World press freedom deteriorated in 2015, especially in the Americas, advocacy group Reporters Without Borders said Wednesday as it released its annual rankings, warning of "a new era of propaganda".
The World Press Freedom Index ranks 180 countries on indicators such as media independence, self-censorship, the rule of law, transparency and abuses.
This year's report warned of a climate of fear that has seen world leaders "developing a form of paranoia about legitimate journalism."
Christophe Deloire, secretary general of the Paris-based group told AFP there had been a decline in all parts of the world, with Latin America of particular concern.
"All of the indicators show a deterioration. Numerous authorities are trying to regain control of their countries, fearing overly open public debate," he said.
"Today, it is increasingly easy for powers to appeal directly to the public through new technologies, and so there is a greater degree of violence against those who represent independent information," he added.
"We are entering a new era of propaganda where new technologies allow the low-cost dissemination of their own communication, their information, as dictated. On the other side, journalists are the ones who get in the way."
The situation was particularly grave in Latin America, the report said, highlighting "institutional violence" in Venezuela and Ecuador, organized crime in Honduras, impunity in Colombia, corruption in Brazil and media concentration in Argentina as the main obstacles to press freedom.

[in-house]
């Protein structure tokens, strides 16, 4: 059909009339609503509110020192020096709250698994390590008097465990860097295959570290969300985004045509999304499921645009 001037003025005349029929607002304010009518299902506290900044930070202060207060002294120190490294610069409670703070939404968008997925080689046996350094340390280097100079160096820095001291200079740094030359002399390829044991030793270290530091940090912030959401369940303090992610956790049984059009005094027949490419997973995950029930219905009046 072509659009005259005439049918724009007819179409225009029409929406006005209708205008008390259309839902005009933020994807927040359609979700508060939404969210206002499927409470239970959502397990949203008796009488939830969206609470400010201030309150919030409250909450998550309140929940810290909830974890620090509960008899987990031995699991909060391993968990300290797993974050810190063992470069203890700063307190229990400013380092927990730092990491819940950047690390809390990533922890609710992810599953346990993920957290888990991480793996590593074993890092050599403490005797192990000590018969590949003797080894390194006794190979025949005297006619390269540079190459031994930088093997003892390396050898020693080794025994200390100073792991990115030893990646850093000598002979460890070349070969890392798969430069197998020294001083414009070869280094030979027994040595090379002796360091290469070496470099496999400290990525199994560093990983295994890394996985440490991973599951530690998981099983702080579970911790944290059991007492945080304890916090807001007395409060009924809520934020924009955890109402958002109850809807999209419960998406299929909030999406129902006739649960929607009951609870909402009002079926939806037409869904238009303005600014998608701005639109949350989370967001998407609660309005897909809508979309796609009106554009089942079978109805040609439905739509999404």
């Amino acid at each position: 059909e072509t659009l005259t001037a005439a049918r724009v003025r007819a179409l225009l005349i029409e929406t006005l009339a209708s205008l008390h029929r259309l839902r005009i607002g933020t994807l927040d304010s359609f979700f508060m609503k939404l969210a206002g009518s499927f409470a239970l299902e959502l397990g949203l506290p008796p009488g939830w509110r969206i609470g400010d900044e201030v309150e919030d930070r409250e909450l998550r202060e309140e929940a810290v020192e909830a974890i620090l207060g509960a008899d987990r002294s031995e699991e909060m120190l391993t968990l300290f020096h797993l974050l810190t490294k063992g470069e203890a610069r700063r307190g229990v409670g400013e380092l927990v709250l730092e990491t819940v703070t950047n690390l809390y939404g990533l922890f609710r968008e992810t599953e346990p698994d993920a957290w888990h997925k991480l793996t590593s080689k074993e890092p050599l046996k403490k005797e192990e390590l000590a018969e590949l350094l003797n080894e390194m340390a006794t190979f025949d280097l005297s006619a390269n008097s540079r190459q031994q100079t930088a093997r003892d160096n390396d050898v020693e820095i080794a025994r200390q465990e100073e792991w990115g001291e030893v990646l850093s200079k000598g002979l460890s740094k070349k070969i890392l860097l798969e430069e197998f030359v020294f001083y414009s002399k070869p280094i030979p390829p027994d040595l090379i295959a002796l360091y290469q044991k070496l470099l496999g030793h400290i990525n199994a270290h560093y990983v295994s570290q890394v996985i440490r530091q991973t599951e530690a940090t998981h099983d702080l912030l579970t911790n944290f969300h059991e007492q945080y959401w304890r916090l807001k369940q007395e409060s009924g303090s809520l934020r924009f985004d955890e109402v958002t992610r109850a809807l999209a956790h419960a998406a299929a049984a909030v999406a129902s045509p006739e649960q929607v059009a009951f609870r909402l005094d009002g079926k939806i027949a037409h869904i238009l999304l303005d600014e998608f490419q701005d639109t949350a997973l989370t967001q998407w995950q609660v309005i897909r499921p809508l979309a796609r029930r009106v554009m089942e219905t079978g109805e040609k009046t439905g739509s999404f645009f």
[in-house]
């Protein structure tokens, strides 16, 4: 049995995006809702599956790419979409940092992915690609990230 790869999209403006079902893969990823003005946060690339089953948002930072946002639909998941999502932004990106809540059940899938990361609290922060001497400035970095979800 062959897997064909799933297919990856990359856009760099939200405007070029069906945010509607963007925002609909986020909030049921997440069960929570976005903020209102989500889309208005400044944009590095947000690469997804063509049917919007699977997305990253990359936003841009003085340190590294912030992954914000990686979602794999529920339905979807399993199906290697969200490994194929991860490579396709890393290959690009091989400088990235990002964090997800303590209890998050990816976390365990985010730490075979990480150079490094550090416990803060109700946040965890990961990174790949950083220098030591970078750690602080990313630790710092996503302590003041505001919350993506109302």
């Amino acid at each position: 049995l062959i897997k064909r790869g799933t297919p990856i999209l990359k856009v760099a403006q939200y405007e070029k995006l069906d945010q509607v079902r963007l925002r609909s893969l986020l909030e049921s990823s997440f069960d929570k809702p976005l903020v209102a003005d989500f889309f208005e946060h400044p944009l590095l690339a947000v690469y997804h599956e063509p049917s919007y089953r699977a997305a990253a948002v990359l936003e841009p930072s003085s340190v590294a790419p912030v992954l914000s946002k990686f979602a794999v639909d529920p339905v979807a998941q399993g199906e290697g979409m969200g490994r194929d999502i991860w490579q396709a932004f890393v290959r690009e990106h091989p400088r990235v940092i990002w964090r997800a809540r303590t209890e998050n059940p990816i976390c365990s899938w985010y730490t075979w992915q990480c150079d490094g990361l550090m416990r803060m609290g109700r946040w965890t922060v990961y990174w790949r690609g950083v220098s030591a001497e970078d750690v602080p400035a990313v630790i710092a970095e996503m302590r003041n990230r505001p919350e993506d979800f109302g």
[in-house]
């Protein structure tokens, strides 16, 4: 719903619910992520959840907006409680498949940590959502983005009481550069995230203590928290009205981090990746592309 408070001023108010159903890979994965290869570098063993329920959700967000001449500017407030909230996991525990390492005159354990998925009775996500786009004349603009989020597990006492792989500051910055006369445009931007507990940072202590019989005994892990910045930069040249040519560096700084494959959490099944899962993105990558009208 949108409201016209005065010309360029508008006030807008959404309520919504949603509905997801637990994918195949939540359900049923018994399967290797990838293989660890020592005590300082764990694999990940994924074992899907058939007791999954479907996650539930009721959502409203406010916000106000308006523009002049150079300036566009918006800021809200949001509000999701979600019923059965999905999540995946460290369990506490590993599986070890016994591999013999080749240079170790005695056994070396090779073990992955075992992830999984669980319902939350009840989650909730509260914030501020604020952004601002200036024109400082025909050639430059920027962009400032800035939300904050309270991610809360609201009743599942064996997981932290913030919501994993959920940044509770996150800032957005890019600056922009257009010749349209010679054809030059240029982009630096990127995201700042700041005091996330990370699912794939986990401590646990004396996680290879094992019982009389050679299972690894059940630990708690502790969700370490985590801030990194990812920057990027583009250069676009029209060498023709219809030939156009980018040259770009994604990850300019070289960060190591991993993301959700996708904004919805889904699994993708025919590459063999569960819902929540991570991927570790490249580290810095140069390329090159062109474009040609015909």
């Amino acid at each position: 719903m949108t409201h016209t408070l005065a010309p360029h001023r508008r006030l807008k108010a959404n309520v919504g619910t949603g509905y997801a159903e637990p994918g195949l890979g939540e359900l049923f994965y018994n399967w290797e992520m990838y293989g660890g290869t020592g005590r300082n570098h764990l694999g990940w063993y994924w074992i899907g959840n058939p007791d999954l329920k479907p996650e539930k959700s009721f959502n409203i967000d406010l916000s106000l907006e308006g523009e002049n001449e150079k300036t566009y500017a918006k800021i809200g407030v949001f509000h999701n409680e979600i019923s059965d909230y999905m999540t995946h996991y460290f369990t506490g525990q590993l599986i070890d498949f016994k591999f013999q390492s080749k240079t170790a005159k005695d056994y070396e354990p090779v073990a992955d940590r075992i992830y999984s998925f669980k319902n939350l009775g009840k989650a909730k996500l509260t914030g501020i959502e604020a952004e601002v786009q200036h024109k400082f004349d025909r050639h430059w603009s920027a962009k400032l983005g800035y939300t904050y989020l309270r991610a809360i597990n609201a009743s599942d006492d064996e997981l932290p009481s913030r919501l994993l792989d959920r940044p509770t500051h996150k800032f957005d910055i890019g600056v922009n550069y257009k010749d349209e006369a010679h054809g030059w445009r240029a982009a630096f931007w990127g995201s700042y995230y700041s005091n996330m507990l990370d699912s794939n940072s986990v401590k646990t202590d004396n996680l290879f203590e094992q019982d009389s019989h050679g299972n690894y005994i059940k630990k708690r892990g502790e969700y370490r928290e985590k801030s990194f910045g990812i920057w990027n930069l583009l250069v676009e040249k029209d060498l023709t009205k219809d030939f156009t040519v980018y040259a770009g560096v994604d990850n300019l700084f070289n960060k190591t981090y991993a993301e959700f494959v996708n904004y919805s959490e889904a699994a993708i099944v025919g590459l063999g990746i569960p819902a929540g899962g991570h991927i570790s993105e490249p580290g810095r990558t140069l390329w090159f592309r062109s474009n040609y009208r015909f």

Among the lowest ranked countries were Syria, at 177th place out of 180, just below China (176th) but above North Korea (179th) and last placed Eritrea.
Japan slumped to 72nd due to what the watchdog identified as self-censorship toward Prime Minister Shinzo Abe, while Finland retained its top spot for the sixth consecutive year, followed by the Netherlands and Norway.
Europe on 'downhill course'
While Europe remained the region with the most press freedom, Reporters Without Borders warned that the misuse of counter-terrorist and counter-espionage measures and conflicts of interest had put it on "a downhill course".
Poland fell a massive 29 places to 49th due to government seeking to restore Polish ownership of foreign owned Polish media.
And France dropped seven places to 45th because "most of the private-sector national media are now owned by a handful of businessmen with interests in areas of the economy unrelated to the media."
In Europe threats to journalists were linked to rising nationalism which saw death threats in Sweden, which dropped three places to 8th , and attacks on journalists during anti-Muslim rallies in Germany (which dropped four spots to 16).
"And finally, it was in Paris that the attack on Charlie Hebdo took place on 7 January 2015, an attack masterminded from Yemen. So, Europe was also the victim of the world's demons," read the report.
Namibia shines in Africa
In Africa a series of political crises and terrorism continued to erode press freedom.
South Sudan dropped 15 places to 140th due to intimidation of journalists during its civil war.
Efforts by presidents to stay in power in the Republic of Congo (115), Uganda (102) and Djibouti (172) "led to pre-election violence against journalists and harsh, government-orchestrated censorship of the media."
"As a result of the president's obstinacy in Burundi (156th), the leading independent media were destroyed, more than 100 journalists fled abroad and Burundi fell 11 places in the Index," said the report.
The threat of jihadist groups in Mali — where one group threatened to behead foreign journalists — and Nigeria, led to a decline in press freedom in both countries.
In a glowing example of press freedom in Africa, Namibia was the continent's best-ranked country at number 17.
"Its journalists are safe, its media landscape is diverse and no restrictions are placed on the Internet."